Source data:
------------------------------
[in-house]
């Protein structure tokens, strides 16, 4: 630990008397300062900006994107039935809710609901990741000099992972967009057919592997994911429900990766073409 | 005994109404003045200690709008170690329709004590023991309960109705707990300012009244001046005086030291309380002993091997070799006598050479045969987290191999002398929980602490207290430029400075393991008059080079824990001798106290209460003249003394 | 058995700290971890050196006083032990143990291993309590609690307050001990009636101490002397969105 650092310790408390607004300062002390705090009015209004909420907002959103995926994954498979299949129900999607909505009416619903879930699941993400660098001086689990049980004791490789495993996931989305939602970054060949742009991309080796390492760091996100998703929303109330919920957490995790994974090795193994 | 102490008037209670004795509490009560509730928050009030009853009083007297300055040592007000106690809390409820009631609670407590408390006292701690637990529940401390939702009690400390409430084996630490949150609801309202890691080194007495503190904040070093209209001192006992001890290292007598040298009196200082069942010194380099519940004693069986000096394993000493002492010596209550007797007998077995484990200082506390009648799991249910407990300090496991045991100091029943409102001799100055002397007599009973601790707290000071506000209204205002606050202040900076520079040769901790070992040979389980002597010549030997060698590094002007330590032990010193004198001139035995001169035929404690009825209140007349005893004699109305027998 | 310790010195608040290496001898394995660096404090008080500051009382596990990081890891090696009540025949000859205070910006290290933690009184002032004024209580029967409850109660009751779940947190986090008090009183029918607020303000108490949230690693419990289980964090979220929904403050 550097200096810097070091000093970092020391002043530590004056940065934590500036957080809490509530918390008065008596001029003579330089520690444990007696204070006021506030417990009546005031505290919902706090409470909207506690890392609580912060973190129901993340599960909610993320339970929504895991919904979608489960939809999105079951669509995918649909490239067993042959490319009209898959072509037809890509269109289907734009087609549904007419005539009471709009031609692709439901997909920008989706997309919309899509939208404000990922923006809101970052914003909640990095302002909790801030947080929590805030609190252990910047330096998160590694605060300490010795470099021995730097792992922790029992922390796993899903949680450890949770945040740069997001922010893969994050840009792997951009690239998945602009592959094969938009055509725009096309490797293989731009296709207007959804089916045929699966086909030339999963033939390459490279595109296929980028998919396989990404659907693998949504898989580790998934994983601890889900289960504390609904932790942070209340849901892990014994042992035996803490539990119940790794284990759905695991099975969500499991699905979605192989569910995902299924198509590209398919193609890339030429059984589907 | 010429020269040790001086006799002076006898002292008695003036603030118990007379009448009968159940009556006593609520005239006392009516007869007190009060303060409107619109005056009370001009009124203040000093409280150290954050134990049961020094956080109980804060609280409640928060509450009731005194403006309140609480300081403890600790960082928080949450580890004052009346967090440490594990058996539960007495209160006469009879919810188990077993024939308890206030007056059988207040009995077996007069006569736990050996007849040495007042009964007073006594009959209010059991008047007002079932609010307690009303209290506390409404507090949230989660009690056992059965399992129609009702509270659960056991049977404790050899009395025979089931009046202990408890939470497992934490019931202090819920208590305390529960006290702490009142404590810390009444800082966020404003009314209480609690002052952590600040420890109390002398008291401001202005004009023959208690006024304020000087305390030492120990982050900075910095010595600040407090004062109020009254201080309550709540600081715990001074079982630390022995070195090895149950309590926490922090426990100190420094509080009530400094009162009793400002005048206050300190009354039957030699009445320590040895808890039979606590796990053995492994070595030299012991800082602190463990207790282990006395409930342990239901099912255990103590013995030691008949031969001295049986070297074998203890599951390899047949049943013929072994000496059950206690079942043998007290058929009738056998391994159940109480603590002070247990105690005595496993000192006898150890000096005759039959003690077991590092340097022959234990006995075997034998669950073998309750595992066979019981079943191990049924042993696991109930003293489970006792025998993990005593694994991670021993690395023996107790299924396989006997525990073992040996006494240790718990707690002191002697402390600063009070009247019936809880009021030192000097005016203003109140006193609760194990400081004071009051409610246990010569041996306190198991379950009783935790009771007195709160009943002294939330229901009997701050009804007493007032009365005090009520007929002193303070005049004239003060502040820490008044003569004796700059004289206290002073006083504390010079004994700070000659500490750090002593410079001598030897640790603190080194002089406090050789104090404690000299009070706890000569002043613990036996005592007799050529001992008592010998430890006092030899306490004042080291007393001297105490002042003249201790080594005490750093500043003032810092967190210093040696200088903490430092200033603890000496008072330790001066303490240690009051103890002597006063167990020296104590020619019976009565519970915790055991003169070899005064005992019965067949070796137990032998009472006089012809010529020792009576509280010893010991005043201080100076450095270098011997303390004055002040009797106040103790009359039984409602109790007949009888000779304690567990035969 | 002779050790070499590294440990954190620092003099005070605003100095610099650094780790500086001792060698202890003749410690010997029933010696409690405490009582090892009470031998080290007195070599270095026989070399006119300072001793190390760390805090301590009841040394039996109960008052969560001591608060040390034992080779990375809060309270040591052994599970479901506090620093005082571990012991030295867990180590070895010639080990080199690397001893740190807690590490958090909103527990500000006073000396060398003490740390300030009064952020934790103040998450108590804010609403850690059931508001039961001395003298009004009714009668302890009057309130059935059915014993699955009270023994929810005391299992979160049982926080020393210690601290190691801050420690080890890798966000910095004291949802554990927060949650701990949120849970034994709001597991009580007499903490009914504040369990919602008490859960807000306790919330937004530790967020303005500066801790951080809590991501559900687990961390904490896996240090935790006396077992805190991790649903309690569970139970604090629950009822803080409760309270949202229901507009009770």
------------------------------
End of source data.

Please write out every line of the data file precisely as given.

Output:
[in-house]
């Protein structure tokens, strides 16, 4: 630990008397300062900006994107039935809710609901990741000099992972967009057919592997994911429900990766073409 | 005994109404003045200690709008170690329709004590023991309960109705707990300012009244001046005086030291309380002993091997070799006598050479045969987290191999002398929980602490207290430029400075393991008059080079824990001798106290209460003249003394 | 058995700290971890050196006083032990143990291993309590609690307050001990009636101490002397969105 650092310790408390607004300062002390705090009015209004909420907002959103995926994954498979299949129900999607909505009416619903879930699941993400660098001086689990049980004791490789495993996931989305939602970054060949742009991309080796390492760091996100998703929303109330919920957490995790994974090795193994 | 102490008037209670004795509490009560509730928050009030009853009083007297300055040592007000106690809390409820009631609670407590408390006292701690637990529940401390939702009690400390409430084996630490949150609801309202890691080194007495503190904040070093209209001192006992001890290292007598040298009196200082069942010194380099519940004693069986000096394993000493002492010596209550007797007998077995484990200082506390009648799991249910407990300090496991045991100091029943409102001799100055002397007599009973601790707290000071506000209204205002606050202040900076520079040769901790070992040979389980002597010549030997060698590094002007330590032990010193004198001139035995001169035929404690009825209140007349005893004699109305027998 | 310790010195608040290496001898394995660096404090008080500051009382596990990081890891090696009540025949000859205070910006290290933690009184002032004024209580029967409850109660009751779940947190986090008090009183029918607020303000108490949230690693419990289980964090979220929904403050 550097200096810097070091000093970092020391002043530590004056940065934590500036957080809490509530918390008065008596001029003579330089520690444990007696204070006021506030417990009546005031505290919902706090409470909207506690890392609580912060973190129901993340599960909610993320339970929504895991919904979608489960939809999105079951669509995918649909490239067993042959490319009209898959072509037809890509269109289907734009087609549904007419005539009471709009031609692709439901997909920008989706997309919309899509939208404000990922923006809101970052914003909640990095302002909790801030947080929590805030609190252990910047330096998160590694605060300490010795470099021995730097792992922790029992922390796993899903949680450890949770945040740069997001922010893969994050840009792997951009690239998945602009592959094969938009055509725009096309490797293989731009296709207007959804089916045929699966086909030339999963033939390459490279595109296929980028998919396989990404659907693998949504898989580790998934994983601890889900289960504390609904932790942070209340849901892990014994042992035996803490539990119940790794284990759905695991099975969500499991699905979605192989569910995902299924198509590209398919193609890339030429059984589907 | 010429020269040790001086006799002076006898002292008695003036603030118990007379009448009968159940009556006593609520005239006392009516007869007190009060303060409107619109005056009370001009009124203040000093409280150290954050134990049961020094956080109980804060609280409640928060509450009731005194403006309140609480300081403890600790960082928080949450580890004052009346967090440490594990058996539960007495209160006469009879919810188990077993024939308890206030007056059988207040009995077996007069006569736990050996007849040495007042009964007073006594009959209010059991008047007002079932609010307690009303209290506390409404507090949230989660009690056992059965399992129609009702509270659960056991049977404790050899009395025979089931009046202990408890939470497992934490019931202090819920208590305390529960006290702490009142404590810390009444800082966020404003009314209480609690002052952590600040420890109390002398008291401001202005004009023959208690006024304020000087305390030492120990982050900075910095010595600040407090004062109020009254201080309550709540600081715990001074079982630390022995070195090895149950309590926490922090426990100190420094509080009530400094009162009793400002005048206050300190009354039957030699009445320590040895808890039979606590796990053995492994070595030299012991800082602190463990207790282990006395409930342990239901099912255990103590013995030691008949031969001295049986070297074998203890599951390899047949049943013929072994000496059950206690079942043998007290058929009738056998391994159940109480603590002070247990105690005595496993000192006898150890000096005759039959003690077991590092340097022959234990006995075997034998669950073998309750595992066979019981079943191990049924042993696991109930003293489970006792025998993990005593694994991670021993690395023996107790299924396989006997525990073992040996006494240790718990707690002191002697402390600063009070009247019936809880009021030192000097005016203003109140006193609760194990400081004071009051409610246990010569041996306190198991379950009783935790009771007195709160009943002294939330229901009997701050009804007493007032009365005090009520007929002193303070005049004239003060502040820490008044003569004796700059004289206290002073006083504390010079004994700070000659500490750090002593410079001598030897640790603190080194002089406090050789104090404690000299009070706890000569002043613990036996005592007799050529001992008592010998430890006092030899306490004042080291007393001297105490002042003249201790080594005490750093500043003032810092967190210093040696200088903490430092200033603890000496008072330790001066303490240690009051103890002597006063167990020296104590020619019976009565519970915790055991003169070899005064005992019965067949070796137990032998009472006089012809010529020792009576509280010893010991005043201080100076450095270098011997303390004055002040009797106040103790009359039984409602109790007949009888000779304690567990035969 | 002779050790070499590294440990954190620092003099005070605003100095610099650094780790500086001792060698202890003749410690010997029933010696409690405490009582090892009470031998080290007195070599270095026989070399006119300072001793190390760390805090301590009841040394039996109960008052969560001591608060040390034992080779990375809060309270040591052994599970479901506090620093005082571990012991030295867990180590070895010639080990080199690397001893740190807690590490958090909103527990500000006073000396060398003490740390300030009064952020934790103040998450108590804010609403850690059931508001039961001395003298009004009714009668302890009057309130059935059915014993699955009270023994929810005391299992979160049982926080020393210690601290190691801050420690080890890798966000910095004291949802554990927060949650701990949120849970034994709001597991009580007499903490009914504040369990919602008490859960807000306790919330937004530790967020303005500066801790951080809590991501559900687990961390904490896996240090935790006396077992805190991790649903309690569970139970604090629950009822803080409760309270949202229901507009009770």